Doctors wearing protective suits check residents with an electronic thermometer inside a slum in Worli, Mumbai | PTI
Doctors wearing protective suits check residents with an electronic thermometer inside a slum in Worli, Mumbai | Representational image | PTI
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In the battle against the coronavirus pandemic, healthcare workers are at the frontline risking their lives. As per the latest data released by the Indian Medical Association, 106 doctors have lost their lives to Covid-19 all over India. While there is no centralised data on positive cases among healthcare workers, as many as 2,000 of them have been found positive in Delhi alone.

Under the current circumstances, many concerns have been raised by healthcare workers about their safety, including the lack of Personal Protective Equipment (PPE), safe and hygienic quarantine facilities, mental support during these stressing times and several incidents of violence as well as long working hours due to staff shortage. While the shortage of PPE has been highlighted and addressed to some extent, it is the incidents of violence against healthcare workers that have received the most attention, both from the public and central and state governments.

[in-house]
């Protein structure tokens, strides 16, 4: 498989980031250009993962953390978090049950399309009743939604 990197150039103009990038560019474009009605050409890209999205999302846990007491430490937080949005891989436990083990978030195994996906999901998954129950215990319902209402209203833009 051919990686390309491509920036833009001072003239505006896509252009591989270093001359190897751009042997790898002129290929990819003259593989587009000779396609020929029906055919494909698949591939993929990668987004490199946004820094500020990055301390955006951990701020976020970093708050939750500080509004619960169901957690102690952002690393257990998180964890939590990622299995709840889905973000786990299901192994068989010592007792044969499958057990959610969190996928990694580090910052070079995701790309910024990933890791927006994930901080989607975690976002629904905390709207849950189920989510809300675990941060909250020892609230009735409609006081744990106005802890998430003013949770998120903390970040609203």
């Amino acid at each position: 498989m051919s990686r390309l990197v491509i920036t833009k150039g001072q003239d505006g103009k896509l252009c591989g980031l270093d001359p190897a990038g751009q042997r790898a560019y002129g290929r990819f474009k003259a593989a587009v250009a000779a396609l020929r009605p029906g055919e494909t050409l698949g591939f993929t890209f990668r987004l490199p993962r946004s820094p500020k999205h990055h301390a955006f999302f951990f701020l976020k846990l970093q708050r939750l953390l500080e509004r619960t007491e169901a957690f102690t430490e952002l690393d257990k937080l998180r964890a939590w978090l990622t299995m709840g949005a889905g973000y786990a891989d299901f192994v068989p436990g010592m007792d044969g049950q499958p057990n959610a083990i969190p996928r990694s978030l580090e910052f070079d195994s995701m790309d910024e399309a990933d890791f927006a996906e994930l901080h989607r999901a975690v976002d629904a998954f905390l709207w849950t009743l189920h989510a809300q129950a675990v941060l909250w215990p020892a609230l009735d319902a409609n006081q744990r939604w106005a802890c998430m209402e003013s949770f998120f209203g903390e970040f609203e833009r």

As a result, the Narendra Modi government only focused on addressing the issue of violence by passing the Epidemic Diseases (Amendment) Ordinance 2020, amending the Epidemic Diseases Act, 1897 to make violence against healthcare workers during an epidemic a cognizable and non-bailable offence with enhanced punishment. While this is a fair response, it does not address the issue of occupational safety of healthcare workers in an overarching manner.


Also read: India kept improvising during coronavirus. Age of Pandemics needs a new public health law


Not nearly enough

The ordinance is not only inadequate in protecting healthcare workers from the range of occupational hazards they face, but also does not address the issue of violence structurally. The ordinance protects healthcare workers from incidents of violence only during an epidemic, although these incidents are a systemic problem that exist outside of the current situation. It also fails to recognise that deterrence is not the solution to violence against healthcare workers, and that more structural reforms are needed.

Additionally, other critical facets of occupational health and safety remain unaddressed. In a recent instance in Delhi, nurses went on strike due to unsafe working conditions, while five nurses and one doctor committed suicide due to stress and the stigma of contracting Covid-19. In Manipur, doctors exposed to Covid-19 have been asked to pay to avail quarantine facilities.

While some community health experts have suggested measures like infection control audits across hospitals, they are only short-term measures. These instances in the current public health crisis point towards a larger gap — the lack of a legal framework to guarantee occupational health and safety of healthcare workers.


Also read: Coronavirus crisis is India’s chance to bring health reforms stalled by British colonial rule